And wasn't. Although the museum's more scholarly Ansel Adams expo sits adjacent to and even connects with the Katrina show, much of it seems a little dry (no pun intended) next to the sheer blood and guts intrigue of the photos of the hurricane and its aftermath. A huge undertaking involving some 700 images arranged salon style, up and down the walls, Katrina is a visually crowded exhibit that causes people to stare and gawk at what by now might seem too familiar, yet somehow still holds our attention a full year after the fact. Part wailing wall and part wonder wall, it's a show that reveals nature as a master surrealist in images of cars in trees, trees on houses and houses resting on cars. Rather than limit it to the work of professional photojournalists, which might have ensured a more consistent presentation, curator Steve Maklansky accepted a wide range of images from a variety of pros, amateurs, artists and others, ensuring a collective perspective that was as broadly based as the people affected by the storm. Their stylistic differences covered the waterfront, so to speak.
Among the news pros, globetrotting British war photographer-turned-New Orleans-based photojournalist Charley Varley was everywhere during and after the storm, including a decisive moment at the Hyatt with the mayor and his entourage when the wind ripped the windows out. Specializing in the straight-up grimness that news agencies favor, Varley excels at dramatic depictions of death and destruction, tearful children and stranded, shell-shocked refugees, but he punctuates it with lighter scenes of dogs being rescued from the floodwaters and the tentative return of street parades a few months later. Other photo pros include the Magnum agency's Thomas Dworzak, whose views of stranded stragglers and gun-toting vigilantes evoke life in any number of global hot spots, and whose shot of National Guardsmen confronting a suspected looter recalls Cornell Capa's and Cartier-Bresson's pictures of accused French collaborators in the waning days of World War II.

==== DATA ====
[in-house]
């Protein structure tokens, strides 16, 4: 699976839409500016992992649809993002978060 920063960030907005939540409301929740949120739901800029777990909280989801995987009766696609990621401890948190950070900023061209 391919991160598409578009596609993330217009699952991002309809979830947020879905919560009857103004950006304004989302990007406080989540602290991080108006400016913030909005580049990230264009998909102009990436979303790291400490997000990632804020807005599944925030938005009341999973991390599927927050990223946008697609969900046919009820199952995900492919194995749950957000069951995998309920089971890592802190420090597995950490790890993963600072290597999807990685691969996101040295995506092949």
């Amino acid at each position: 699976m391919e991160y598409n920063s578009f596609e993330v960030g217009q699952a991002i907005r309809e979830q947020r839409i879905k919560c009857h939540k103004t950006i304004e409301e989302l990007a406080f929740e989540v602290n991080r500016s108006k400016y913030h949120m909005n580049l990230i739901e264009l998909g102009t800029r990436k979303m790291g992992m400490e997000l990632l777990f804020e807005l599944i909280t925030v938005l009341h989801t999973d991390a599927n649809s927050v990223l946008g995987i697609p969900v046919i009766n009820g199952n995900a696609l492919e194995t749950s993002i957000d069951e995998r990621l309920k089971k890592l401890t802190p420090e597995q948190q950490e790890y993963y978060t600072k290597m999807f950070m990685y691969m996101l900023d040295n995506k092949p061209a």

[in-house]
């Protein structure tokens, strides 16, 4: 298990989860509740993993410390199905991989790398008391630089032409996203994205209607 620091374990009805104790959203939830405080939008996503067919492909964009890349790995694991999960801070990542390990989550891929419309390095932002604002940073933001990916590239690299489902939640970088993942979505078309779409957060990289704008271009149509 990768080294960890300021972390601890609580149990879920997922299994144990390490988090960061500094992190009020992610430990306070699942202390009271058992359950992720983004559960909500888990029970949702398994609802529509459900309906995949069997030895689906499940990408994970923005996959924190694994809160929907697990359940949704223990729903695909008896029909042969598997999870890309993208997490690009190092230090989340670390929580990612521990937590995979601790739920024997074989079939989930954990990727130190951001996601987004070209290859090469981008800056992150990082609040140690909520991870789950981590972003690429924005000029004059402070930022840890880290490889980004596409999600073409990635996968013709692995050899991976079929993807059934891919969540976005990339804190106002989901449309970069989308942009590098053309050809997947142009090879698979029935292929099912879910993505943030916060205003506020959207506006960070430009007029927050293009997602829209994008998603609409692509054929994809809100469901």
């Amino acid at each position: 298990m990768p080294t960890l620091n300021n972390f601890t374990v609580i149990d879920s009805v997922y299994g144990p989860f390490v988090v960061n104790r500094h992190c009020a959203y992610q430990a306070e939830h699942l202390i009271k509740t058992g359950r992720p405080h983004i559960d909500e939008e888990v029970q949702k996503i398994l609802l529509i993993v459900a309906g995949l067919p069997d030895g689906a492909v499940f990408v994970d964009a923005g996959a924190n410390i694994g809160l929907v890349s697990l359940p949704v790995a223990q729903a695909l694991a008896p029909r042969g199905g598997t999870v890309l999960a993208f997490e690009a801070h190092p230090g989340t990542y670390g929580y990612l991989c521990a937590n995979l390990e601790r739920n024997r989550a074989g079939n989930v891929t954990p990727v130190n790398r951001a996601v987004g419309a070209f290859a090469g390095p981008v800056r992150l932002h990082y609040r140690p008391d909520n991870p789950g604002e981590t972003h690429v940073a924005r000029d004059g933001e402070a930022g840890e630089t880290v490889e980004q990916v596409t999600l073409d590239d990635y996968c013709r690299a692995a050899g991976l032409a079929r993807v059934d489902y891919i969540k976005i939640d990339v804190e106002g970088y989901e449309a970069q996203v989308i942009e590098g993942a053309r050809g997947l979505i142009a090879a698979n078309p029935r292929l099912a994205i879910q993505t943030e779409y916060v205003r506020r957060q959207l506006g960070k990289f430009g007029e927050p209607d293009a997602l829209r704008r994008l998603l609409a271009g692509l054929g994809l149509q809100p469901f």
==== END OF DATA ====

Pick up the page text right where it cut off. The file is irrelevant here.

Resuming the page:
Another image by New York Times photographer Vincent Laforet depicts a New Orleans skyline darkened by clouds of billowing black smoke from one of those massive, mysterious fires that erupted after the storm, a sooty pall that nearly obscures the sunset dimly reflected in the flooded streets below. Equally iconic is an image by Associated Press photographer Eric Gay of a stranded elderly black lady wearing the flag as a shawl. Throw in some emblematic images of people stranded on roofs, of corpses, floating, abandoned -- or ceremonially comported, such as the body on Jackson Avenue covered with a shroud marked with the words: "Here lies Vera. God help us" -- and we are left with a kind of news agency vision of an American apocalypse. While extraordinarily forceful, what makes this Katrina show such an engaging spectacle is the colorful counterpoint, the contrasting mix of more whimsical works by artists and others.
Interspersed with the floating corpses and abandoned bodies are pictures of the tiniest victims, toys or dolls floating in the floodwaters, left where they were dropped by fleeing children, or were washed from inundated homes, and we are left with a sense of calamity in miniature that parallels the disasters of the larger, adult world. A tapestry of flooded houses stitched together in quiltlike geometric patterns suggests fragments of lives stitched together into a bizarre new reality, and everywhere there is this sense -- of tragedy, yes -- but also of wonder. While the whimsical works of artists may not qualify as reportage in the strict sense, they do accurately reflect the multi-layered nature of the experience -- and the human response that takes whatever life has to offer and transforms it into a creative new narrative of continuity. Life goes on.